More Chaucer this week. This time it’s the man himself rather than his work. The last time I wrote about his life on this blog (towards the end of 2018), Toutparmoi mentioned The Life of Geoffrey Chaucer by Derek Pearsall, so I bought a copy, and it has proven to be a good purchase. It was published almost thirty years ago, so there is a chance that some of what it contains has been superseded by more recent research.
The book’s subtitle is A Critical Biography and that’s the part that I found least pleasing. Pearsall ties what is known of Chaucer’s life to the supposed dates of his works. I say ‘supposed’, because no one really knows when he wrote which works. Some can be narrowed down to a decade or so, and The Book of the Duchess must have been written after the death of Blanche of Lancaster, the duchess it celebrates. There are some clues, but few of them clear cut.
Since I’ve only read one of Chaucer’s poems, these sections of the book meant nothing to me. The discussions about various interpretations of the actions of different characters, particularly in The Canterbury Tales, must be engaging if you’re familiar with them, but I’m not.
There are surprisingly few records of Chaucer’s life. Most of them are about annuities given to him, or expenses for clothing for special occasions while he was in service to various royal households. Some relate to court cases against him for debt and one for rape. This last raises all kinds of questions about Chaucer, but Pearsall offers no definitive answer, which is quite correct of him, given the impossibility of obtaining any of the facts, let alone all of them after more than six centuries.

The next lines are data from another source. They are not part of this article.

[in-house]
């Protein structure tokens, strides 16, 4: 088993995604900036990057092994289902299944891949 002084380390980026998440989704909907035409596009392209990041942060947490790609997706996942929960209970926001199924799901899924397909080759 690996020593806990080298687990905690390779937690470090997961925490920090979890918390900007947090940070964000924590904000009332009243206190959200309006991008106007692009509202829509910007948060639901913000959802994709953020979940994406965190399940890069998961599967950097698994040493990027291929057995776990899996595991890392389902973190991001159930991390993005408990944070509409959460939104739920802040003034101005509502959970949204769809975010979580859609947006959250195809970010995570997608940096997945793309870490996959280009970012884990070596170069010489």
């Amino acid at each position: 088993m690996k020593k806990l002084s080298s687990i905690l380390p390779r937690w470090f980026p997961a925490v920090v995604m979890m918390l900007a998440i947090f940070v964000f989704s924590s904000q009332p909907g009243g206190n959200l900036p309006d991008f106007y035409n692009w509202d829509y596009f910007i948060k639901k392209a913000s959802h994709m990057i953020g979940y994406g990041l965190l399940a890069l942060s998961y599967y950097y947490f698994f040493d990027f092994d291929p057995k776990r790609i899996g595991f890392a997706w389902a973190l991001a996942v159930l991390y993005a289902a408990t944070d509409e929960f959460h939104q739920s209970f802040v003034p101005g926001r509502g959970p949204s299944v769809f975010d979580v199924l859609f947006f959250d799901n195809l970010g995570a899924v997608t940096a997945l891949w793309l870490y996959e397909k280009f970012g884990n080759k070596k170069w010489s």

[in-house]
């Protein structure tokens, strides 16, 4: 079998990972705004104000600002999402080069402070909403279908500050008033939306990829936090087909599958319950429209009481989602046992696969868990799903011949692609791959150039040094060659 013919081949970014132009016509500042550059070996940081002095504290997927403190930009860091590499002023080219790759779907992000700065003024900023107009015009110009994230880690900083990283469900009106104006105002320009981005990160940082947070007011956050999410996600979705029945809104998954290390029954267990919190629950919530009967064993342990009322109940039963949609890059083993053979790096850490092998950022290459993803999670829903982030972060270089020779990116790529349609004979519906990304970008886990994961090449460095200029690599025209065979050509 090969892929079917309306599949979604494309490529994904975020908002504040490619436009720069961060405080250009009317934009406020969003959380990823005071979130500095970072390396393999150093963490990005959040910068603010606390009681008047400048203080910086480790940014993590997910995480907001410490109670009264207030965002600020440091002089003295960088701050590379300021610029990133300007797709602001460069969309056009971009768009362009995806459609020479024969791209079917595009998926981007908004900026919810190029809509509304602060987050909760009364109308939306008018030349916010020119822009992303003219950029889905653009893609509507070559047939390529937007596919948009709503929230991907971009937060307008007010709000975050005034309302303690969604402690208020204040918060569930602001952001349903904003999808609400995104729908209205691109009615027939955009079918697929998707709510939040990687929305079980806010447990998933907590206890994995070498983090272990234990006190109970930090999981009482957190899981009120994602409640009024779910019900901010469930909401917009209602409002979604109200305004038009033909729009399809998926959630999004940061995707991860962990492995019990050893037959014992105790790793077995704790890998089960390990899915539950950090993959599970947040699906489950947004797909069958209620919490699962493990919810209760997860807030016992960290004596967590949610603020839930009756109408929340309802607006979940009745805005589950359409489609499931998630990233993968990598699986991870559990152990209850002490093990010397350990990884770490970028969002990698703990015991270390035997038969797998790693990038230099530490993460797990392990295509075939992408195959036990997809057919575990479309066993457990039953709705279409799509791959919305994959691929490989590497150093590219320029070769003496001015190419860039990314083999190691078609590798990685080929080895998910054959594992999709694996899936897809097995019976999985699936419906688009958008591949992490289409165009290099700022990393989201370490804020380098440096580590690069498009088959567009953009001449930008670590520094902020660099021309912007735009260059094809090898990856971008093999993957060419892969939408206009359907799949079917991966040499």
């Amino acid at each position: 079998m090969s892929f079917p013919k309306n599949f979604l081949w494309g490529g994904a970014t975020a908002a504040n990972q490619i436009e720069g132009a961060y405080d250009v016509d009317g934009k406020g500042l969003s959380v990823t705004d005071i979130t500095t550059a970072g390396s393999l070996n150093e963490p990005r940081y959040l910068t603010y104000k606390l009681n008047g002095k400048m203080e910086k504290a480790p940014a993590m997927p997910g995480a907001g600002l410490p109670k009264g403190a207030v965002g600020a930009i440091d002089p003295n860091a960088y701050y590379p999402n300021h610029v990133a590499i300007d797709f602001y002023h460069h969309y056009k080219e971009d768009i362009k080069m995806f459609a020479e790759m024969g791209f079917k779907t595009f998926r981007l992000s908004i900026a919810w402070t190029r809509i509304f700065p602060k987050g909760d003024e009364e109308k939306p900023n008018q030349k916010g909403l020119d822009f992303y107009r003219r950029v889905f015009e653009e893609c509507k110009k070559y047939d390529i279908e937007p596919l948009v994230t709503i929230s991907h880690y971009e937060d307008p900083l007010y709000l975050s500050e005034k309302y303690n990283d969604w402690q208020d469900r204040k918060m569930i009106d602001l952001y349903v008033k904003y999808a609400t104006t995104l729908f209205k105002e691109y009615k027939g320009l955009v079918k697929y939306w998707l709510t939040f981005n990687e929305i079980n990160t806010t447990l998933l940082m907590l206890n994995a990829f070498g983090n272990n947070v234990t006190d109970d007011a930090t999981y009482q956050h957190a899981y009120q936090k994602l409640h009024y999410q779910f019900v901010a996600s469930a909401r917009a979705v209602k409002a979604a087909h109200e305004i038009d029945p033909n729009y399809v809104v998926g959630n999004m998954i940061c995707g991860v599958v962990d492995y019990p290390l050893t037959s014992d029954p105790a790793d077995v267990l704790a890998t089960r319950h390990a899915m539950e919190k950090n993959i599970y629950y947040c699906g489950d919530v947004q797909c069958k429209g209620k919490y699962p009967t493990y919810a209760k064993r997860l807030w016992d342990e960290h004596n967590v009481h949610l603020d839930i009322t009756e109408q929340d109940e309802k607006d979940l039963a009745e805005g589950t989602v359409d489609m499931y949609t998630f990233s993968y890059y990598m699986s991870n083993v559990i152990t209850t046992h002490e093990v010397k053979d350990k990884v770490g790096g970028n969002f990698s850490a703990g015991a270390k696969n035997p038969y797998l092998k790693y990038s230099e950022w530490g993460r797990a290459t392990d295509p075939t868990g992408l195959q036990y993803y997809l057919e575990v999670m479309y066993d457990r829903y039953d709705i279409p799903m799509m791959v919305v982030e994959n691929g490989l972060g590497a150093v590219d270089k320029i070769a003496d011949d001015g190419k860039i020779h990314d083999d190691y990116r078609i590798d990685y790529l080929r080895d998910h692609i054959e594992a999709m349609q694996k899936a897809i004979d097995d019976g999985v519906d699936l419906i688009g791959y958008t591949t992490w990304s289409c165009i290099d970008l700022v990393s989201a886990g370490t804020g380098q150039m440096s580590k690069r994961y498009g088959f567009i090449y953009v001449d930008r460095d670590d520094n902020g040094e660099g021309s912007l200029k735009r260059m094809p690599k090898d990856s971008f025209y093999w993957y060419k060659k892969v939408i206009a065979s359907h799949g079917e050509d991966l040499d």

Pearsall is very good at putting what is known (and sometimes what isn’t known) about Chaucer into context. There’s no information about Chaucer’s education, so Pearsall doesn’t jump to conclusions about his schooling, but describes the kind of education a boy of Chaucer’s class would have had. He does something similar at other points in the book.
The picture Pearsall paints of Chaucer is, of necessity, superficial. It’s also surprisingly unattractive. It’s hard to reconcile the (possible) rapist and constant debtor with the trusted servant of royalty and creator of some of the best poetry written in the Middle Ages.
I think Pearsall’s ideal reader is someone who has read all of Chaucer’s works, is interested in the fourteenth century in general and in Chaucer’s life in particular, in that order. Since I only fall into the last two categories, I don’t feel that I’ve reaped the full benefit of reading this book. Despite that, I’ve learned a lot from it.
April Munday is the author of the Soldiers of Fortune and Regency Spies series of novels, as well as standalone novels set in the fourteenth century.